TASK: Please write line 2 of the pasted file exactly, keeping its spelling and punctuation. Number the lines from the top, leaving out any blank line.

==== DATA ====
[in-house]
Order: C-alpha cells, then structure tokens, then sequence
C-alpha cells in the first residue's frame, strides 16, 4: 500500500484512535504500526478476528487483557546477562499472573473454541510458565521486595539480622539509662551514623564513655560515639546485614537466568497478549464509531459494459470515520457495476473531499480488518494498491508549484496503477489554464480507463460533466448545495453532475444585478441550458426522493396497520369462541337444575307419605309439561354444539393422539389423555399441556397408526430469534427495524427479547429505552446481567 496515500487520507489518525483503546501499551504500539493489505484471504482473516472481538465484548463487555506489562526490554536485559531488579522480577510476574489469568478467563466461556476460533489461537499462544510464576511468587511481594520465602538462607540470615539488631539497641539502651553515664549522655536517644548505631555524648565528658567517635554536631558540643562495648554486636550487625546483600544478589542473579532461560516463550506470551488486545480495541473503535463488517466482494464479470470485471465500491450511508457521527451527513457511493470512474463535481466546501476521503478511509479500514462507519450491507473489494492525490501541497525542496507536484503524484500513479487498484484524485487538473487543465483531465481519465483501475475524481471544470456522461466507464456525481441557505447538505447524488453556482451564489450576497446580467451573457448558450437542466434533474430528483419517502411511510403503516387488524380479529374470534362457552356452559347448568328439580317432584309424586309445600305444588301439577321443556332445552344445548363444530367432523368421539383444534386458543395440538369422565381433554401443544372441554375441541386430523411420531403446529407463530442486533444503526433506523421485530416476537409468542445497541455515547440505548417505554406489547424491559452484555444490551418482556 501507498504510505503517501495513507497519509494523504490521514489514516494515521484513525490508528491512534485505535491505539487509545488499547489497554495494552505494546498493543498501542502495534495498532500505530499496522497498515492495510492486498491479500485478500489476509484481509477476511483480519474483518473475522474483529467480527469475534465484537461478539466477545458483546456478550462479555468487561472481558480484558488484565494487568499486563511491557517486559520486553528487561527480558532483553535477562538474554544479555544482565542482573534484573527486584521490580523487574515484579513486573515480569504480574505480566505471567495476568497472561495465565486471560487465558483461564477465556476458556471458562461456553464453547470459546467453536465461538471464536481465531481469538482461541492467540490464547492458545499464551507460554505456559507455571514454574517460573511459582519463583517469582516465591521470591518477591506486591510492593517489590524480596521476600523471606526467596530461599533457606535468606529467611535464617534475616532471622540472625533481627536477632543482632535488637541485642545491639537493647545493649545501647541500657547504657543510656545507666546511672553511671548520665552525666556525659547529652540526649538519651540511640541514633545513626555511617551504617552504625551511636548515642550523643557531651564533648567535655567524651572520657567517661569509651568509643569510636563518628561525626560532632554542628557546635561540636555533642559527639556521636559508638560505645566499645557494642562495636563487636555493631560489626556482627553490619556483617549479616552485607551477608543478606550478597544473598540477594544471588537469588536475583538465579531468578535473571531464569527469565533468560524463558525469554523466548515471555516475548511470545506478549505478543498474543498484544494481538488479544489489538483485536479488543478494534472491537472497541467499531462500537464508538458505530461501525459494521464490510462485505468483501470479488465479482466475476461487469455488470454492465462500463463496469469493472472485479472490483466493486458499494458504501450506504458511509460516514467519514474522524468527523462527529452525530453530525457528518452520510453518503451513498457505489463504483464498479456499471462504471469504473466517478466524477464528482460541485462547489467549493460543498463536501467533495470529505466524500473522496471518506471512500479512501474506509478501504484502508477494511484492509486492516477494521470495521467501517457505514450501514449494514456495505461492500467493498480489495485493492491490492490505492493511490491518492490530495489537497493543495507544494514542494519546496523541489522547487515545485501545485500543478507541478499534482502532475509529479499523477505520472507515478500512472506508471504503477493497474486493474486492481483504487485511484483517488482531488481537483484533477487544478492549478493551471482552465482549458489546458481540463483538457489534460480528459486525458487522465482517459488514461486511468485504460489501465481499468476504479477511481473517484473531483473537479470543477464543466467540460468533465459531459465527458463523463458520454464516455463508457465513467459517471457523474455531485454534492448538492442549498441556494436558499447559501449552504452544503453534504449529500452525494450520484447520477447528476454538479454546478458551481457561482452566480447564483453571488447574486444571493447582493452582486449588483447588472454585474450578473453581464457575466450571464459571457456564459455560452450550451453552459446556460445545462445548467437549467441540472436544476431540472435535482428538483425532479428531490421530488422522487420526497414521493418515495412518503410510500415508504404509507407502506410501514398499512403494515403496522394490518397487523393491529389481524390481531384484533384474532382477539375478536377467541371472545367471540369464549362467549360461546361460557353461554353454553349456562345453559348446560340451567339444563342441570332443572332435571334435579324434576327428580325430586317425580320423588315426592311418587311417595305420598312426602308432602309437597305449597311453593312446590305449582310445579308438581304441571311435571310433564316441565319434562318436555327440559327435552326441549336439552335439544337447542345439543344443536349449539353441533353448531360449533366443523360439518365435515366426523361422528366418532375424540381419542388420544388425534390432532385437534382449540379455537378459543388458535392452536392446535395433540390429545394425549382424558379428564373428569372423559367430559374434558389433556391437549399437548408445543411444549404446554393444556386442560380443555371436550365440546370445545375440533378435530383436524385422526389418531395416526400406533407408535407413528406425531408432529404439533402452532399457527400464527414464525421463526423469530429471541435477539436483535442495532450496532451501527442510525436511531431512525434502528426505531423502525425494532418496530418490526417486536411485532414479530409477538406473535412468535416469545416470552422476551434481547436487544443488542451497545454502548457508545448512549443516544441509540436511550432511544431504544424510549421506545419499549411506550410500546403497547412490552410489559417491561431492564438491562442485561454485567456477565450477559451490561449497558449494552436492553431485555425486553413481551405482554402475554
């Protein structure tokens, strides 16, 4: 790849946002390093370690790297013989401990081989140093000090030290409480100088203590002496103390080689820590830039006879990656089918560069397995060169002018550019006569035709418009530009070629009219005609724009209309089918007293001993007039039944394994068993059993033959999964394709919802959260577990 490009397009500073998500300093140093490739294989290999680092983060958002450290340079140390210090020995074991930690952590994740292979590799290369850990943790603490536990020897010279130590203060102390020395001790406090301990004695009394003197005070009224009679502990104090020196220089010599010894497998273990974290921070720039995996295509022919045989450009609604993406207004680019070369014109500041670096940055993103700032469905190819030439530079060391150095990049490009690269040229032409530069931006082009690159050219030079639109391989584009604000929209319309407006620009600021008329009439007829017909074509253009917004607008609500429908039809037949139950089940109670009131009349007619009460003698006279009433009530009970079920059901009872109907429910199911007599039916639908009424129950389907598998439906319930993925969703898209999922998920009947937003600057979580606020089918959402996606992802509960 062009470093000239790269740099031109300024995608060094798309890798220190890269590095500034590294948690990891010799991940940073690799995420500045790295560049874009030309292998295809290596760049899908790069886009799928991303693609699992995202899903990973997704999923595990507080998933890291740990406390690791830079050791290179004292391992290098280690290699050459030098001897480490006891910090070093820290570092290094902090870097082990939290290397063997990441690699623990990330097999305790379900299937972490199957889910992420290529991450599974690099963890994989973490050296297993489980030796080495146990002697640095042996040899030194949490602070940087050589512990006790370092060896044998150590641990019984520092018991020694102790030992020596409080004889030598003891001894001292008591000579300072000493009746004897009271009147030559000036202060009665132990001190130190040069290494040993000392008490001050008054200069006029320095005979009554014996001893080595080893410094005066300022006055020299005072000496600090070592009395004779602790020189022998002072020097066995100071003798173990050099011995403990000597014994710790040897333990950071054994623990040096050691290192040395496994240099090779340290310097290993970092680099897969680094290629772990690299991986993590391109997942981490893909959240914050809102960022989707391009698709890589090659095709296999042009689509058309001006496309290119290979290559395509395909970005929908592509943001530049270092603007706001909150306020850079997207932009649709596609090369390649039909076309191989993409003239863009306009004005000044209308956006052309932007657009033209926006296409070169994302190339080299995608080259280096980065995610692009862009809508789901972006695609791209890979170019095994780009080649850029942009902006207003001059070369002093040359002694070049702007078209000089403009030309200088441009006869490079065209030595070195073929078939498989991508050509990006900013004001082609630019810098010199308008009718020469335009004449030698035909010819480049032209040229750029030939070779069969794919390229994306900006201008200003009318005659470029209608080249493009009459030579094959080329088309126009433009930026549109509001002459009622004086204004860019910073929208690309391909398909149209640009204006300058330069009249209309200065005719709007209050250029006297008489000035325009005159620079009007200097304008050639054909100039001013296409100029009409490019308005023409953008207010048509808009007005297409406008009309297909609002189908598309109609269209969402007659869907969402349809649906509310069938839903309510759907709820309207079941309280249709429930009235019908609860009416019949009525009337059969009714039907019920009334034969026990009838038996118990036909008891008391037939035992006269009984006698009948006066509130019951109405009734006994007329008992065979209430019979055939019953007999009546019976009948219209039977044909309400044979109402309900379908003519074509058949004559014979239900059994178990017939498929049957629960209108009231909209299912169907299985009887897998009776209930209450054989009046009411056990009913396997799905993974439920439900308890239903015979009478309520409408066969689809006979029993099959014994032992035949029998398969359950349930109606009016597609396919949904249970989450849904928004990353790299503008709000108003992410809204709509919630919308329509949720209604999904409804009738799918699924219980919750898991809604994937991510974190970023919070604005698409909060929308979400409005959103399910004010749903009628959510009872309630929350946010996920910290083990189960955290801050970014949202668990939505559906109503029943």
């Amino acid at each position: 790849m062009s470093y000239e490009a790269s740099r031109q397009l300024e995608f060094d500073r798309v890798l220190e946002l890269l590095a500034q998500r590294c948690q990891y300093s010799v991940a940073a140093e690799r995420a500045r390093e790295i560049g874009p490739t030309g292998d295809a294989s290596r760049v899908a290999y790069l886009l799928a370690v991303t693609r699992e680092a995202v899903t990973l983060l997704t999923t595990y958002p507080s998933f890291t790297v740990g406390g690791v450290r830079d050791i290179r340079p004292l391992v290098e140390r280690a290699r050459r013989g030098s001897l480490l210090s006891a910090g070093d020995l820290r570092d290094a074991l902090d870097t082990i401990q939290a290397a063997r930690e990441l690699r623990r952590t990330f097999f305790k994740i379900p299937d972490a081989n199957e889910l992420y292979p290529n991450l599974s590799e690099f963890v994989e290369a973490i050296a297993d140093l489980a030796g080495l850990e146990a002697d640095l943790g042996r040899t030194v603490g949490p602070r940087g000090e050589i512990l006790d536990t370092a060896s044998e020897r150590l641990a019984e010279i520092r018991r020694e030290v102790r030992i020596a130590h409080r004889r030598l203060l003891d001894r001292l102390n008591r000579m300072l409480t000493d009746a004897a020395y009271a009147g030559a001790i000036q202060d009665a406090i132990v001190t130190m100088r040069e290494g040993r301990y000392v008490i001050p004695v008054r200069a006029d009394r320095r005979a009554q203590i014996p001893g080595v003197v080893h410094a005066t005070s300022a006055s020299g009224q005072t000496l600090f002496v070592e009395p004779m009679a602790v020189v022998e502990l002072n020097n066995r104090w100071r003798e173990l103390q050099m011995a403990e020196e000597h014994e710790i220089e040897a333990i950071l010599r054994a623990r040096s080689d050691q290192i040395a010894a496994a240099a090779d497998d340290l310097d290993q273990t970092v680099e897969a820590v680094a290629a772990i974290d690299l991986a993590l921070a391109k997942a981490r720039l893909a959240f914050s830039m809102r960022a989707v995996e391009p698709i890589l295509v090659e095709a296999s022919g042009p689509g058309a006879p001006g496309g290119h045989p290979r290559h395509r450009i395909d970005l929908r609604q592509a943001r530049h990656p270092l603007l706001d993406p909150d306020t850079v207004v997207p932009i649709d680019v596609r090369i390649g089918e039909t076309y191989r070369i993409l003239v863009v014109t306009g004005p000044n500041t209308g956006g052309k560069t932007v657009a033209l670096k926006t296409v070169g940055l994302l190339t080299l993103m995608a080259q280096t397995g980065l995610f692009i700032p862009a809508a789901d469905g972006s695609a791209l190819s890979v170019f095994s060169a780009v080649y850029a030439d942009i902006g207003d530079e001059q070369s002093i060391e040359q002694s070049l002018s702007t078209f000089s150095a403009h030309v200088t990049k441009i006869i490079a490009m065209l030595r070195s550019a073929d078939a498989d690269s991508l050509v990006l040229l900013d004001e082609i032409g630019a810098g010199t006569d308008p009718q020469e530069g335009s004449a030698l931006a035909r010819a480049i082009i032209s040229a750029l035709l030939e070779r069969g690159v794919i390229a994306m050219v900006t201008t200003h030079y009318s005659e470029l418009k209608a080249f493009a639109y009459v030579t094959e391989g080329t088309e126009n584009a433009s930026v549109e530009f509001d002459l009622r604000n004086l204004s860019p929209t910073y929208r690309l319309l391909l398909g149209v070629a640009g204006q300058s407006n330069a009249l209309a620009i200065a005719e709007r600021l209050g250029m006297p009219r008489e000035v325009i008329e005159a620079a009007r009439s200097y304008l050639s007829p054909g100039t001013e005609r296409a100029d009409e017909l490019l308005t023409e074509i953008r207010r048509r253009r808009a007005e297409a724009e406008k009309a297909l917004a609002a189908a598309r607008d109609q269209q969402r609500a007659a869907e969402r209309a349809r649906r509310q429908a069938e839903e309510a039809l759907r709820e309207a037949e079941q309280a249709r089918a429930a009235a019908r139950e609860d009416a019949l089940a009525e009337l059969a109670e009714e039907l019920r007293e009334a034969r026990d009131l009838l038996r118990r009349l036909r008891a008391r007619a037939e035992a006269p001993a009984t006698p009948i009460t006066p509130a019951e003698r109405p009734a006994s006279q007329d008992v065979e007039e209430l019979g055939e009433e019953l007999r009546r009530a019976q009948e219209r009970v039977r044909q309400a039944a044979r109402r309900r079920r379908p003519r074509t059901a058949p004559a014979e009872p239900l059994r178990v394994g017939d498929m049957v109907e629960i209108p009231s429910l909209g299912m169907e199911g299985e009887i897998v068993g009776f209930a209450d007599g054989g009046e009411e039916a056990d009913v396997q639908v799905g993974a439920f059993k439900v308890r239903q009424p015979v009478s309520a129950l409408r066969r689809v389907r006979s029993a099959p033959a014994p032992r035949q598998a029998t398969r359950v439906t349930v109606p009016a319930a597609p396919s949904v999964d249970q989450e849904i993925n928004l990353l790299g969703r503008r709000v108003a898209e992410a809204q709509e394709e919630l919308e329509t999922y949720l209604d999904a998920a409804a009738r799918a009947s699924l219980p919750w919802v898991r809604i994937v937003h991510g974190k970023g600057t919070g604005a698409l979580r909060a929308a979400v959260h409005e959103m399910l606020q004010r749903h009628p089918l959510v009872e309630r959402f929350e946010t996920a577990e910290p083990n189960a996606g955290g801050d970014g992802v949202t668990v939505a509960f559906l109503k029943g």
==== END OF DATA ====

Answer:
Order: C-alpha cells, then structure tokens, then sequence